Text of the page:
Movie Review: Ignorance is blizzard in “Smallfoot,” a musical, “teachable moment” animated delight

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It’s hard not to oversell “Smallfoot,” the new bigfoot musical from Warners Animation.

Because words like “joyous” and “profound” (almost) leap to mind at several points in this Warners Smart/Pixar Heart comedy.

Yeah, you’ve seen the trailers, maybe shrugged. Maybe your kids did, too.

And for half an hour or so, the movie’s a lightly engaging goof, starring Channing Tatum as a singing, questioning Yeti who encounters a creature of legend, high up in the Himalayas where he and his kin live — a SMALLfoot!

We’ve been introduced to Migo’s mountain-top world, a village above the clouds whose rituals include the job young Migo is destined to take over from his father (Danny DeVito), the guy who rings the gong that tells the sky snail of light to begin its trek across the horizons, bringing another day to all the Yeti.

Without that gong, how would the snail know when to bring light? Without the phalanx of mammoths, what would keep their mountain balanced on the edge of the heavens?

Without the Stonekeeper (Common) interpreting the Holy Stones of his coat, how would they know they’re alone in this world, that there’s “nothing” below, that “Smallfeet” do not exist and that “Ignorance is bliss?”

See, this is where things get INTERESTING, in that sort of Big Questions about Life, the Universe and all.

Migo’s culture has a comically deep and deeply superstitious -and myopic view of the world. The Stonekeeper pooh-poohs his “sighting.” Everybody breathes a sigh of relief at this, embracing another “perfect day” in bliss.

That’s when Migo meets the Smallfoot Evidentiary Society, people who have artifacts — evidence and theories to go along with it.

And unlike their myth-swallowing, unquestioning superstitious peers, they think the Stonekeeper is Mr. Coverup and his coat of illustrated life lessons and rules stones is bunk.

The outside-the-mountain thinkers Meechi (Zendaya of “Greatest Showman”), Gwanji (LeBron James, The Greatest Showman), Kolka (Gina Rodriguez) and Fleem (Charlie Day  sound-alike Ely Henry) are figuring out The Scientific Method and questioning EVERYthing.

As Meechi sings, “All we are is curious, there’s nothing wrong with that.”

That’s when they decide Migo must go and fetch proof. And that’s how he meets the desperate for ratings, “integrity” free TV wildlife show host (James Corden), and the Yeti learn that Smallfeet have a few scary legends of their own, of “monsters” with fur and horns and teeth and feet big enough to ski on.

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So what we have here is a movie puts fact and science in opposition to fear, ignorance and superstition. The team of “Smallfoot” screenwriters take pains to not say “religion,” but they both criticize it and recognize its place in culture and history.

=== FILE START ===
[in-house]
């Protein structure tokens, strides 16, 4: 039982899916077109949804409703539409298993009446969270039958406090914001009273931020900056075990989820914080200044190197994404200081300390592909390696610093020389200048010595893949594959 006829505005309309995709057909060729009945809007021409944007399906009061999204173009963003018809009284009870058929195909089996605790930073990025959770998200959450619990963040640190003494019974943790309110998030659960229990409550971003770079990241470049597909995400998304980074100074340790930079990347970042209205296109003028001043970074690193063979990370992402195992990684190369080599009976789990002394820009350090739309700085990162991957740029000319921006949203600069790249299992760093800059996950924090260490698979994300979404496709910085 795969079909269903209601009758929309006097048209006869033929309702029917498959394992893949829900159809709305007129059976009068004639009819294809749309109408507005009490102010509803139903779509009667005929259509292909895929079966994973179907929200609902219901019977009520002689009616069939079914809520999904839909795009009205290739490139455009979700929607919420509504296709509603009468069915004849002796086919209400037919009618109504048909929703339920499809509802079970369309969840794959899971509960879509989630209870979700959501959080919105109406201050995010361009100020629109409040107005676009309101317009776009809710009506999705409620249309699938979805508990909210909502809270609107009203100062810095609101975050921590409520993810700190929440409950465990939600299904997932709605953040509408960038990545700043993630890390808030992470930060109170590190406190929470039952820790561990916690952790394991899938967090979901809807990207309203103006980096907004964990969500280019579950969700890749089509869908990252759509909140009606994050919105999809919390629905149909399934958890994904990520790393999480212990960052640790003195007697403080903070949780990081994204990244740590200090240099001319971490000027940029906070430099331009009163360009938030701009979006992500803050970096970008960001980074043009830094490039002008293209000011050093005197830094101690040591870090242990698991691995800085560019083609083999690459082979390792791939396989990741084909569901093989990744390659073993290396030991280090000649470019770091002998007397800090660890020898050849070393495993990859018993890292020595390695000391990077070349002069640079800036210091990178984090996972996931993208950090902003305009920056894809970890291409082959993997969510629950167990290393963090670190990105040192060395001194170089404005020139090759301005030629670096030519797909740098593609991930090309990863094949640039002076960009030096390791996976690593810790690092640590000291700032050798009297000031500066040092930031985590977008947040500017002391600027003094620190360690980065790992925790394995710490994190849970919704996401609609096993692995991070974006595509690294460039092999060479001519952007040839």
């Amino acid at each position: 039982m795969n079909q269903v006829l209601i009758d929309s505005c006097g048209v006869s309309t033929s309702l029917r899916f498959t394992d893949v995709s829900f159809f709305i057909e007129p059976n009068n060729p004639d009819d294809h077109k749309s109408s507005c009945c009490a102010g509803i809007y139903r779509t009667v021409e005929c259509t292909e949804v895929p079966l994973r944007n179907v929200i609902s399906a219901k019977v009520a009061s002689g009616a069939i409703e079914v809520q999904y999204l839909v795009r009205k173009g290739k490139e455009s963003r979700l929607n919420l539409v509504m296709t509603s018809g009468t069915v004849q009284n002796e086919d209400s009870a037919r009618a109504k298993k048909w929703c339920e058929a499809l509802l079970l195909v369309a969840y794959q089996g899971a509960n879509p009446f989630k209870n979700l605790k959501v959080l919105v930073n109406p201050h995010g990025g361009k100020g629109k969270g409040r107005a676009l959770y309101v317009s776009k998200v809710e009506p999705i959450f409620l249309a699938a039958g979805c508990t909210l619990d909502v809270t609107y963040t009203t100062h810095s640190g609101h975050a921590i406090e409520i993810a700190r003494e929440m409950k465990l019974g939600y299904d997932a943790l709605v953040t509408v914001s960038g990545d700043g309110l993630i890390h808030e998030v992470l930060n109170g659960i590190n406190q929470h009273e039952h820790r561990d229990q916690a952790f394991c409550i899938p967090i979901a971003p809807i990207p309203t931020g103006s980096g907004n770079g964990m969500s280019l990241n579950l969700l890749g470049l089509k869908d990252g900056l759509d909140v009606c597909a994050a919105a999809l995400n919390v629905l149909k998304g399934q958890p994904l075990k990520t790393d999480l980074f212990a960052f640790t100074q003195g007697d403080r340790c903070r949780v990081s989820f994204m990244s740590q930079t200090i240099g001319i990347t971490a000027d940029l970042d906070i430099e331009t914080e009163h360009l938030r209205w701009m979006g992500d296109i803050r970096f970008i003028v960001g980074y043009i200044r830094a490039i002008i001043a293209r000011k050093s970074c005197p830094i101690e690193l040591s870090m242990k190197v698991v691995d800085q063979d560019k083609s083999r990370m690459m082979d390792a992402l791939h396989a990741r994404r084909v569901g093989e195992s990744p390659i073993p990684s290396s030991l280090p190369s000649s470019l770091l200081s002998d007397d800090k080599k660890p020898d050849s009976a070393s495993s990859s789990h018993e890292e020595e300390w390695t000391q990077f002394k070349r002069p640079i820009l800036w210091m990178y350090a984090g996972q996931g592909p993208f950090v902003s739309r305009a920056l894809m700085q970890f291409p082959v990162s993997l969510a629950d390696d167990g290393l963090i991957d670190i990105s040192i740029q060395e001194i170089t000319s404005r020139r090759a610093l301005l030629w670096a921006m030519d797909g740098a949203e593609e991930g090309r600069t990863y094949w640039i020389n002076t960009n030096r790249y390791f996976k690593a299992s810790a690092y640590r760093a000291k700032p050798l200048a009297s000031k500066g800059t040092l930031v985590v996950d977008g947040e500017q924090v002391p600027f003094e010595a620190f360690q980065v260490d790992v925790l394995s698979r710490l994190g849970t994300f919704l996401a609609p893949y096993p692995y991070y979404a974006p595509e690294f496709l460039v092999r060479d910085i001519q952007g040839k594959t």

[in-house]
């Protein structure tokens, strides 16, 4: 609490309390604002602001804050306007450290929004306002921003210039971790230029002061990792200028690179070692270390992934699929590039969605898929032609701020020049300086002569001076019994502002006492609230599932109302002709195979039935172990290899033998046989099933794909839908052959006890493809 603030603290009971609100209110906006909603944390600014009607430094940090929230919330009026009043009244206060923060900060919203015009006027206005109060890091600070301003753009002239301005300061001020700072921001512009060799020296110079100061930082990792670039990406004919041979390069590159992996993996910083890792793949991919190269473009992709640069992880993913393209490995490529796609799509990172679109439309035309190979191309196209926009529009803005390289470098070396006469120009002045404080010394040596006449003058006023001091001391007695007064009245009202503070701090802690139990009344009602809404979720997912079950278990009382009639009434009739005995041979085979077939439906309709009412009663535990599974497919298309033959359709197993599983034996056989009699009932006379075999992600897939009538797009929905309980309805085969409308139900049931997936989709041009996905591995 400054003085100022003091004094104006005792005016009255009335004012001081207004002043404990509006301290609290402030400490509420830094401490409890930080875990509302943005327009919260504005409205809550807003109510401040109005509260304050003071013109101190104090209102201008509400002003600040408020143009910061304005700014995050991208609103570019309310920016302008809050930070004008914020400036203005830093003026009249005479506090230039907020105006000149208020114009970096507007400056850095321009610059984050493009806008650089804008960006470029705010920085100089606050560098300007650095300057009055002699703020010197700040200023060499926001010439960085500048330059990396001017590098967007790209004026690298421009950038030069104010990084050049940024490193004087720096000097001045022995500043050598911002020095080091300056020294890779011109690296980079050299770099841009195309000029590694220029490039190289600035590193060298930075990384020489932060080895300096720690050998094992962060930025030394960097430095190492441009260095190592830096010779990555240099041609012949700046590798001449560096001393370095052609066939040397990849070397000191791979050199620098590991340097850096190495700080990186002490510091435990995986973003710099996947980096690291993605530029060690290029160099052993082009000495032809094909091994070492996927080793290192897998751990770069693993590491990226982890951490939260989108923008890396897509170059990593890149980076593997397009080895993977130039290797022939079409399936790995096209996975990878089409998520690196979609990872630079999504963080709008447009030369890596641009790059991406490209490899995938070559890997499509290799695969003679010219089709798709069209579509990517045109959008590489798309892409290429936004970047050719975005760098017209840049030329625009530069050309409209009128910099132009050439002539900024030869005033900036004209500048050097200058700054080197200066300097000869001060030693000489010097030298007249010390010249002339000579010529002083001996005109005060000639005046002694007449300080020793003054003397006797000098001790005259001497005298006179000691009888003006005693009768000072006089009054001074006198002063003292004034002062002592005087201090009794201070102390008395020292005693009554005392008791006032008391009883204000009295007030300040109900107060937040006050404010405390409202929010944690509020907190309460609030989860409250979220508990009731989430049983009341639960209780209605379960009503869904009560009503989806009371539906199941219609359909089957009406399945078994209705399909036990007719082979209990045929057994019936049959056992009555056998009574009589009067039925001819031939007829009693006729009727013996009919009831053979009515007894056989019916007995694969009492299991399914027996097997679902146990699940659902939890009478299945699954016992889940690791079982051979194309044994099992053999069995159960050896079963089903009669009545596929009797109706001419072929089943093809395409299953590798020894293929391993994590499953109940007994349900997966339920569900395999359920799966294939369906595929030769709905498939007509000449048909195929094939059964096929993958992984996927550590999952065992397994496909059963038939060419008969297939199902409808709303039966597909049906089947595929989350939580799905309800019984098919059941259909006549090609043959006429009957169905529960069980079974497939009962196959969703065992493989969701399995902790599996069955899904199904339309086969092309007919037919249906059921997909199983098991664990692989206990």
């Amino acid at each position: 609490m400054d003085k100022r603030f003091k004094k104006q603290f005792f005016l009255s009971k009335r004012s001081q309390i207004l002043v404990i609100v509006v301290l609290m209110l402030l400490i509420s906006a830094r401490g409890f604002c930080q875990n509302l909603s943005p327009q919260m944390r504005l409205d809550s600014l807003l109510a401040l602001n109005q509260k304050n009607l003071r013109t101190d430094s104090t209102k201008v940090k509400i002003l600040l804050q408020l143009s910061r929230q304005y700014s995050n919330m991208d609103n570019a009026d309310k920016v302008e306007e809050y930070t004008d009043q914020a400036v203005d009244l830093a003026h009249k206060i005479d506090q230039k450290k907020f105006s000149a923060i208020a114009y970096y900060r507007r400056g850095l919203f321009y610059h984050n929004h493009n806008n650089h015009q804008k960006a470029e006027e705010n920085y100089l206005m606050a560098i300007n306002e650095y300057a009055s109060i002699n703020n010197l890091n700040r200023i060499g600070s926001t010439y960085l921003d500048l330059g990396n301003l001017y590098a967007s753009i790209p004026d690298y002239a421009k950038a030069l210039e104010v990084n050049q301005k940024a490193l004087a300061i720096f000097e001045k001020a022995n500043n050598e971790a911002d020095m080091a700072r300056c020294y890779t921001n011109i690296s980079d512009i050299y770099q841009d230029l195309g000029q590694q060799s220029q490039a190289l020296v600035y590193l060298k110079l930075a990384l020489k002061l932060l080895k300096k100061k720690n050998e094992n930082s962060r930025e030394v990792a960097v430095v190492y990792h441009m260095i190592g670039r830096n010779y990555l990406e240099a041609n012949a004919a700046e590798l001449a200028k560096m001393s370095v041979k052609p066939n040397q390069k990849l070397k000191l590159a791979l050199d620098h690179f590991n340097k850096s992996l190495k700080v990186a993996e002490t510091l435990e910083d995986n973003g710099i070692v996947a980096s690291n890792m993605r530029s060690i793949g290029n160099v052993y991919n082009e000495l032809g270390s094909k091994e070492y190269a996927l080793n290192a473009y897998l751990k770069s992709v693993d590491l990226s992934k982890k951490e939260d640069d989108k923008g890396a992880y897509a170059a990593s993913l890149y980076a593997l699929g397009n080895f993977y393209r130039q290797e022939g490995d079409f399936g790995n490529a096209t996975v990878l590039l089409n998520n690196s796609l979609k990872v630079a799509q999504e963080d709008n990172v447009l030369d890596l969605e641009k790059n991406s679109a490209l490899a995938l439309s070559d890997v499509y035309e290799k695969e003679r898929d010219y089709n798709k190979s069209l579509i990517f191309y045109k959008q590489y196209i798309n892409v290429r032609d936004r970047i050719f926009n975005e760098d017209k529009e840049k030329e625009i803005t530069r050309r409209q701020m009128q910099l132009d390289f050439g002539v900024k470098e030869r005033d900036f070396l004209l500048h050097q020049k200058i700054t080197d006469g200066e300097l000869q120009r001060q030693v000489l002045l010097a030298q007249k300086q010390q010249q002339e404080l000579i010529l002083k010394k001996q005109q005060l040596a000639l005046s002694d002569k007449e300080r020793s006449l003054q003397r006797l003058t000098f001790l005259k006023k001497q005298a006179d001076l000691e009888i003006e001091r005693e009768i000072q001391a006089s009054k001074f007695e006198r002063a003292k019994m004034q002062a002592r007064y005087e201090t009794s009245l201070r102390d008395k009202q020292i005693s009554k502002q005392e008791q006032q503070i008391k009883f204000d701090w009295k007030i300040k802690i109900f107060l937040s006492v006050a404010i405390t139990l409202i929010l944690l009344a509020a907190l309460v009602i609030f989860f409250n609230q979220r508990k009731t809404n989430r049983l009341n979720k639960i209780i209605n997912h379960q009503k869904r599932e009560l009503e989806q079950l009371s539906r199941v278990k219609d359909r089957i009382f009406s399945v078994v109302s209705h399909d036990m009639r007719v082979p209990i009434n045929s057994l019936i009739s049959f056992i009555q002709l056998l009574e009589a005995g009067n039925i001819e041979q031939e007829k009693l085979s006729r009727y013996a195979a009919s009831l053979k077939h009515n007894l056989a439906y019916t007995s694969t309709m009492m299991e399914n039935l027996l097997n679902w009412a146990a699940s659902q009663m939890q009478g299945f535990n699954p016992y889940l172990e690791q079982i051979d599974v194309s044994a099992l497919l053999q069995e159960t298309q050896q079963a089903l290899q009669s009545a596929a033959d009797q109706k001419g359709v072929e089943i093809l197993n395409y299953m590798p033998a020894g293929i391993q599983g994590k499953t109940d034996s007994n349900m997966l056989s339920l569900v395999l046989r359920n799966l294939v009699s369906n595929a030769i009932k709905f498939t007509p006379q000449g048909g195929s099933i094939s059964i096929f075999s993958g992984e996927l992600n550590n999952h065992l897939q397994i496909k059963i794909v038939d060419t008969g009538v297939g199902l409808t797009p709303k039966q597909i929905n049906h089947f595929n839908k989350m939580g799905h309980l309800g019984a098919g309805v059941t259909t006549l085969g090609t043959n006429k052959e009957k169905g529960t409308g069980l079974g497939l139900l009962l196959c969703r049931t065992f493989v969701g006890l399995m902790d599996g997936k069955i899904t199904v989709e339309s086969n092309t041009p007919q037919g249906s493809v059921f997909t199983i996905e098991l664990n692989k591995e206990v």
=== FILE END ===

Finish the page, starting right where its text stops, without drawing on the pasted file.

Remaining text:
None of this repetitive baby formula “We are family/families stick together” Pixar messaging (save for “Wall-E”) here.

When Meechi sings “A life that’s full of wonder is a wonderful life,” she’s suggesting science, fact and discovery open the world up instead of closing it in. When she argues that their way of thinking is “not just about tearing down old ideas, it’s about finding new ones,” she’s making a case that only the most backwards school boards would reject.

But then the Stonekeeper sings and raps (the Oscar-winning Common’s first career) “Let it Lie,” a brilliant rhymed summation of religion, tradition, myth and society where we learn “the only thing stronger than fear is curiosity,” which is why these outliers are such a threat.

“Smallfoot” picks up steam, and the gags — good, from the start — rise to the brink of hysterical. Corden’s kidnapped TV host Percyis hauled off in a makeshift baby sling, is zipped into a sleeping bag that turns him into an inchworm and the reason Migo and other Yeti find the smallfeet “so cute” and “adorable” is because when humans speak, they’re heard as a gurgling baby gibberish. Who can resist baby talk?

Tatum has a lightly pleasant singing voice, as he demonstrated briefly in “Hail, Caesar!” And since getting James Corden to NOT sing is harder than the contrary, Percy gets a showstopper all his own, capturing all the desperation for ratings and “viral” success, the ethics of making “fake news” to do it and what Percy is willing to do to pay his mortgage in “Percy’s Pressure,” karaoke sung (and danced) to the tune of the Queen/David Bowie hit.

For all that subtext, there’s not a lot of edge to this, nothing deeper than “humans hunt everything and are to be feared.” I’d have made the Stonekeeper a Scar (“Lion King”) of dogma, a villain. Probably didn’t “test” well. The edgiest joke is the legend that the Giant Sky Yak “pooped” the Yeti into this world, as if that could ever happen.

But “Smallfoot” is still a delight, a jokey-smart cartoon that enlightens and teaches even as it entertains. Because we need to learn that sometimes there really are monsters “out there,” and sometimes, the monsters are us.

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MPAA Rating:PG for some action, rude humor, and thematic elements

Cast: The voices of Channing Tatum, Zendeya, James Corden, Common, Ely Henry, Gina Rodriguez

Credits:Directed by Karey Kirkpatrick, Jason Reisig, screenplay by Karey Kirkpatrick and Clare Sera, based on the Sergio Pablos novel.  A Warner Animation release.

Running time: 1:36

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